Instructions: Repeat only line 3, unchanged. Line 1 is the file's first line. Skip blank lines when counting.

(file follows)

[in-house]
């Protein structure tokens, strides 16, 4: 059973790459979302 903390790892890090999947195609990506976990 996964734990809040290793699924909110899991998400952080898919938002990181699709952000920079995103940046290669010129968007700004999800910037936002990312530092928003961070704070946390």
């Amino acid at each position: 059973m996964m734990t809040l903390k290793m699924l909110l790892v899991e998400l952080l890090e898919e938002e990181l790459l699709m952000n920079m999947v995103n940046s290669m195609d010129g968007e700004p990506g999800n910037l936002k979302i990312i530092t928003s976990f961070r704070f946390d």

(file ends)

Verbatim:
């Amino acid at each position: 059973m996964m734990t809040l903390k290793m699924l909110l790892v899991e998400l952080l890090e898919e938002e990181l790459l699709m952000n920079m999947v995103n940046s290669m195609d010129g968007e700004p990506g999800n910037l936002k979302i990312i530092t928003s976990f961070r704070f946390d």